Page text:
But, collaboration and communication are key efforts across many industries as they grow and expand and learn new uses for different products. That’s how the fine folks at Clear Mind Casting ended up with some interesting new resin from the company Mack4D. Mack4D creates splint, a resin used to create dental splints. A form fitting cover you can wear on your teeth to reduce the damage of grinding. Splint in combination with a high quality scanner and 3D printer can create a guard that perfectly fits your teeth. And it’s been extensively tested up to ISO 10993 standards for long term wear.

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In the instance of splint, designed to be worn in the mouth, long term wear is 2 years at most. This resin has tested and meets all FDA guidelines for wear in the mouth, presumably daily wear for most folks who grind, for 2 years. Because this resin is used with 3D printing, that means that Clear Mind was able to test print some of their weight designs in this resin.

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Now before you get too excited about all the potentials for amazing, colorful, 3d printed ear weights and plugs, there is another factor. And that’s the intended use. You see, when it comes to testing these materials for biocompatible and safety, there are strict and limited scopes of intended use for each material. Most of these materials are designed for hyper specific uses, for example Splint being used specifically for dental splints. The testing done on these materials is tailored to the exact intended use. The FDA actually suggests manufactures consider changing the composition of resin if needed as intended use of the end product changes, or requests they produce resin with a certain margin of error for the users part. Either way, testing changes accordingly and there is a lot of work to make products that are more universally applicable.

If you were to change or alter one of these resins outside of the intended use, such as adding extra pigment, it could go as far as making the resin no longer biocompatible. As these resins are usually created in the final aesthetic that fits the end use.

This means that while there are exciting new resins being made right now with a lot of potential for use in the piercing industry, they are all medical and dental resins with extremely limited intended use. While it’s likely that these rigorously tested medical resins would be safe for our stretched ears, it’s still not a guarantee. Especially when they are used in smaller studios without the proper PPE or funds to spend on designated resin areas. The reason the FDA suggests additional testing or changes as the end use changes is because sometimes it does end up causing a reaction or being harmful when used not as intended. This is also why a lot of manufacturers are currently required to keep records on each purchaser.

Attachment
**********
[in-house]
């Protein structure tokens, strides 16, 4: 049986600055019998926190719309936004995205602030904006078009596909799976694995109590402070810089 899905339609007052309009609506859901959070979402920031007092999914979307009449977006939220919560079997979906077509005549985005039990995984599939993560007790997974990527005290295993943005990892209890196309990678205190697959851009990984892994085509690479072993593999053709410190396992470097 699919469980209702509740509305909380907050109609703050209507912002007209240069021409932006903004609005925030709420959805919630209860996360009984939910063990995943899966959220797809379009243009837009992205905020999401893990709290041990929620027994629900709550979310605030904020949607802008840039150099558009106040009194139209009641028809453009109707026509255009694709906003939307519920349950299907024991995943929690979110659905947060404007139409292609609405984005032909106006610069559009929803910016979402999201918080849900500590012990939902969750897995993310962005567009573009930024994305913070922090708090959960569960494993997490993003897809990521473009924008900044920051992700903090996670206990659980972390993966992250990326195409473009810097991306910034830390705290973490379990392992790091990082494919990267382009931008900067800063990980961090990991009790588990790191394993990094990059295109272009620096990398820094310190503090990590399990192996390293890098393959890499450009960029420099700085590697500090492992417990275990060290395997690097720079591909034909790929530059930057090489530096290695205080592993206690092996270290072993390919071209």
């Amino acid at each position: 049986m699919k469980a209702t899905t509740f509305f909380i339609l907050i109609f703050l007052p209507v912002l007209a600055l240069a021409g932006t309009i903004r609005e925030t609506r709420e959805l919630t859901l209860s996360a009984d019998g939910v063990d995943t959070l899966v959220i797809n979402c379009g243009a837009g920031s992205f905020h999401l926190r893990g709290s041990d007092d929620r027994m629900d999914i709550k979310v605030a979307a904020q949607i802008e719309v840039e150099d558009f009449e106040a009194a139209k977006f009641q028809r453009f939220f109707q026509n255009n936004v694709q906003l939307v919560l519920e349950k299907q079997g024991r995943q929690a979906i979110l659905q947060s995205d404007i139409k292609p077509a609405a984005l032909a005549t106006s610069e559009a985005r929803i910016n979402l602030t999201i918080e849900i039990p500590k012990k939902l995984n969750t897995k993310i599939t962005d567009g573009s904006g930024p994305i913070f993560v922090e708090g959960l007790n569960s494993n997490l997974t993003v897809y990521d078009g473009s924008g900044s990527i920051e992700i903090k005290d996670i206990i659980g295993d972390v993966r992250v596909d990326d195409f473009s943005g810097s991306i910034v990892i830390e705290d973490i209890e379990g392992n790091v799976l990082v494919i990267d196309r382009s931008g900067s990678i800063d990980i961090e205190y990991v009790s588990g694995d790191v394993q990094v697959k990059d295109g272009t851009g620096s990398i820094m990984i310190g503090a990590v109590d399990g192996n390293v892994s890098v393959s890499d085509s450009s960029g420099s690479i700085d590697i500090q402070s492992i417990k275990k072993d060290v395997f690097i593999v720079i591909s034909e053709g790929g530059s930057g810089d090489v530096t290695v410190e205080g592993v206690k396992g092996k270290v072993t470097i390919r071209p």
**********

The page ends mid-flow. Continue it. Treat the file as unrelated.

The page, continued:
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Because of this, a company could potentially be liable if they sold these resins for wear in piercings and someone had a bad reaction. Likewise, most of these resins are sold strictly to dental and medical professionals, and someone using them outside of their intended use could void any warranties, or get in trouble themselves. Because of this liability, it’s unlikely that we’ll see these resins used in a mass production scale for body jewelry any time soon.

But, the first step to seeing something like that become possible is the experimental work Clear Mind is doing with 3d printed resin, and these initial experimental weights. These are currently being tested by Shannon and her partner, who are wearing them regularly and watching how their ears, skin, and bodies react to the pieces. With a tested lifespan of 2 years for the dental application, I’m so interested to see how these weights do over time.

I still wouldn’t suggest purchasing just any resin jewelry given the risks of the material. The resin jewelry you find on etsy and on tiktok is being produced with general resin that usually does not meet -any- biocompatibility standards. And if you see someone claiming their resin does, don’t be afraid to ask for information about what testing has been done, test results, and testing processes. And remember, every added pigment or glitter or insert they put in the resin has the potential to change the reactions that occur- and make it even less safe. Every additive when it comes to resin needs to be designed for biocompatibility in mind if we are wearing it inside our bodies. Despite this, I’m incredibly excited to see the journey of these experimental weights from Clear Mind, and excited to see what the future will hold for resin body jewelry. I hope in the next 5-10 years we see an accessible, biocompatible, tested resin hit the market that we can offer to clients. And this is the very first step.